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March 1, 2006

Third Branch article on post-Booker sentencing

Guideline_chart2 With great thanks to Sean Sirrine at Objective Justice for this pointer, I see that The Third Branch — which is the official newsletter of the federal courts — has this article in its February 2006 Issue notably titled "A Year After Booker: Most Sentences Still Within Guidelines."   Followers of the blog will not be surprised by the reported numbers (which come from the US Sentencing Commission), but they will want to check out some of the charts and quotes.  Here is a sample:

"The data show that sentencing practices have not changed substantially. There is some variation in some cases, but it's a matter of several percentage points," said U.S. District Judge Paul Cassell (D. Utah), chair of the Judicial Conference Committee on Criminal Law.

"The question is 'What explains all that?' I think what's going on is that trial judges around the country have grown used to operating in a guidelines system," Cassell said. "It's the coin of the realm, if you will. The guidelines, although advisory, provide a starting point.  We've had almost 20 years of experience with the guidelines."

March 1, 2006 at 01:58 PM | Permalink

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Comments

Gosh, and here I thought federal judges had been chafing for years under mandatory guidelines, but it turns out they actually like them.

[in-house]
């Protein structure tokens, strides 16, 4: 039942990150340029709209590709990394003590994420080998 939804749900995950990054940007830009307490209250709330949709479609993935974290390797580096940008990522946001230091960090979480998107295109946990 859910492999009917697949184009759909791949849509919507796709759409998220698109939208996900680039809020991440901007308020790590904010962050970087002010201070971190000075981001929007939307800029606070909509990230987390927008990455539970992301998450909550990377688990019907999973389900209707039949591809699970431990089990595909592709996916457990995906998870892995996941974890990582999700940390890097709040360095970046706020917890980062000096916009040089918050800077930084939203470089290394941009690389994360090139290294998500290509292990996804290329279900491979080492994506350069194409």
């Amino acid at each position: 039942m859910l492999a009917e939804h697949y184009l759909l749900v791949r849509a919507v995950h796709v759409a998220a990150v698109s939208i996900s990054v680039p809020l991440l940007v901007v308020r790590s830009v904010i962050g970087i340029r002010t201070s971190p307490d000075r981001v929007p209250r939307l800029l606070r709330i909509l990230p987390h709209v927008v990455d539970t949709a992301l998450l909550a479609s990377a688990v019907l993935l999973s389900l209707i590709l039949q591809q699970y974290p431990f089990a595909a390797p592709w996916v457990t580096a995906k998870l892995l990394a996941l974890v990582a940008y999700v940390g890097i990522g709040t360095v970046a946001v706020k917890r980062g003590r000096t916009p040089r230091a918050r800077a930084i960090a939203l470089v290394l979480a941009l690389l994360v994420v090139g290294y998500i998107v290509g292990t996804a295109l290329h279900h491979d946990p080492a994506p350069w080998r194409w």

Posted by: Brian K | Mar 1, 2006 2:02:23 PM

Judges like to point to guidelines as the reason why they have to issue such harsh punishments. Like the teacher who says she is forced to paddle the student for being late to class because the principal requires paddling of 10 licks for tardiness, then the teacher who swings the paddle is exonerated for the paddling in her own mind, she can say “I only followed orders”. Judges love to hate the guidelines, because giving a young man a sentence of 20 to 30 years or even life for a handful of crack would be hard to live with. But when they can say I only followed the guidelines, they rest in peace, at least in their own minds. People always look to blame someone or something else for them having done what is repugnant instead of taking the credit and the blame like judges pointing elsewhere for justifying the sentence imposed. Under the parole system, judges could issue an onerous sentence knowing the parole system would correct the severity, now they are saying I only did what was reasonable. How is 30 years in prison for $200 worth of crack reasonable, logical, equitable or evenhanded, it is “only following orders” of an advice-like, mandatory, prohibitive, must utilize guideline system?

Posted by: Barry Ward | Mar 1, 2006 4:45:54 PM

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